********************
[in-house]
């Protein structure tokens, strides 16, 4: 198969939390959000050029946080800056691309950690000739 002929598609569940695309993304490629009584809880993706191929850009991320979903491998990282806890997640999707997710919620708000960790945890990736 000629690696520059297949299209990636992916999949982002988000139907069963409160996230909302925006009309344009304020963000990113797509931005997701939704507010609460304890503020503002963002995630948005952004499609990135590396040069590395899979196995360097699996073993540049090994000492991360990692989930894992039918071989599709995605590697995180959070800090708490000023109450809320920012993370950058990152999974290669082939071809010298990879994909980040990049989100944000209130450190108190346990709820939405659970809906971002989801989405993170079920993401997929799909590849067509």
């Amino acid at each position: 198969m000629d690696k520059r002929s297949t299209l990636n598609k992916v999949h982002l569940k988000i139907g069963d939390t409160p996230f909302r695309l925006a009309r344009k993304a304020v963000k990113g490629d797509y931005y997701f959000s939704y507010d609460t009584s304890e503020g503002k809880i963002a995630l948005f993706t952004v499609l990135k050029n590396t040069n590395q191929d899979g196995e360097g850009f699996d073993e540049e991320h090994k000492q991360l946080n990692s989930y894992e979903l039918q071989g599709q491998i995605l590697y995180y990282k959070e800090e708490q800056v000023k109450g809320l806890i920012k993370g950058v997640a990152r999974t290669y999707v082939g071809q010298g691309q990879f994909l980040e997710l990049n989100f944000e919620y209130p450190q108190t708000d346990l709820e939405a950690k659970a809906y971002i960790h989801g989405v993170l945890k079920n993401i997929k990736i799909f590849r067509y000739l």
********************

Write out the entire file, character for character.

[in-house]
């Protein structure tokens, strides 16, 4: 198969939390959000050029946080800056691309950690000739 002929598609569940695309993304490629009584809880993706191929850009991320979903491998990282806890997640999707997710919620708000960790945890990736 000629690696520059297949299209990636992916999949982002988000139907069963409160996230909302925006009309344009304020963000990113797509931005997701939704507010609460304890503020503002963002995630948005952004499609990135590396040069590395899979196995360097699996073993540049090994000492991360990692989930894992039918071989599709995605590697995180959070800090708490000023109450809320920012993370950058990152999974290669082939071809010298990879994909980040990049989100944000209130450190108190346990709820939405659970809906971002989801989405993170079920993401997929799909590849067509």
């Amino acid at each position: 198969m000629d690696k520059r002929s297949t299209l990636n598609k992916v999949h982002l569940k988000i139907g069963d939390t409160p996230f909302r695309l925006a009309r344009k993304a304020v963000k990113g490629d797509y931005y997701f959000s939704y507010d609460t009584s304890e503020g503002k809880i963002a995630l948005f993706t952004v499609l990135k050029n590396t040069n590395q191929d899979g196995e360097g850009f699996d073993e540049e991320h090994k000492q991360l946080n990692s989930y894992e979903l039918q071989g599709q491998i995605l590697y995180y990282k959070e800090e708490q800056v000023k109450g809320l806890i920012k993370g950058v997640a990152r999974t290669y999707v082939g071809q010298g691309q990879f994909l980040e997710l990049n989100f944000e919620y209130p450190q108190t708000d346990l709820e939405a950690k659970a809906y971002i960790h989801g989405v993170l945890k079920n993401i997929k990736i799909f590849r067509y000739l």